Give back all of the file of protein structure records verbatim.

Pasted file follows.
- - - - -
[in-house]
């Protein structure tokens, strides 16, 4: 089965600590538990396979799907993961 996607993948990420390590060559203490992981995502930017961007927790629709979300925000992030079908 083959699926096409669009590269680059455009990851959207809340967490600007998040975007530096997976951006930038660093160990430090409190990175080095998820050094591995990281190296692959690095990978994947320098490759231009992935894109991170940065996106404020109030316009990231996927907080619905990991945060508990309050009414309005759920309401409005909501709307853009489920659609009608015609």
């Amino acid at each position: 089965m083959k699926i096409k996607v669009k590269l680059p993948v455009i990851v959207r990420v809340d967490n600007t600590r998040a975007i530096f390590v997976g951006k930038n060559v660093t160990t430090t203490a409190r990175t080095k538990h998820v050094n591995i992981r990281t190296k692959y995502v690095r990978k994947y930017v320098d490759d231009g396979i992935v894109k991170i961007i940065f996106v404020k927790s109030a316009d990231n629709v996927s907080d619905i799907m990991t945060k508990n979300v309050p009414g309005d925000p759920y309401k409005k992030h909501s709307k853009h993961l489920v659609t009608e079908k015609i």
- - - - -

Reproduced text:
[in-house]
């Protein structure tokens, strides 16, 4: 089965600590538990396979799907993961 996607993948990420390590060559203490992981995502930017961007927790629709979300925000992030079908 083959699926096409669009590269680059455009990851959207809340967490600007998040975007530096997976951006930038660093160990430090409190990175080095998820050094591995990281190296692959690095990978994947320098490759231009992935894109991170940065996106404020109030316009990231996927907080619905990991945060508990309050009414309005759920309401409005909501709307853009489920659609009608015609």
């Amino acid at each position: 089965m083959k699926i096409k996607v669009k590269l680059p993948v455009i990851v959207r990420v809340d967490n600007t600590r998040a975007i530096f390590v997976g951006k930038n060559v660093t160990t430090t203490a409190r990175t080095k538990h998820v050094n591995i992981r990281t190296k692959y995502v690095r990978k994947y930017v320098d490759d231009g396979i992935v894109k991170i961007i940065f996106v404020k927790s109030a316009d990231n629709v996927s907080d619905i799907m990991t945060k508990n979300v309050p009414g309005d925000p759920y309401k409005k992030h909501s709307k853009h993961l489920v659609t009608e079908k015609i």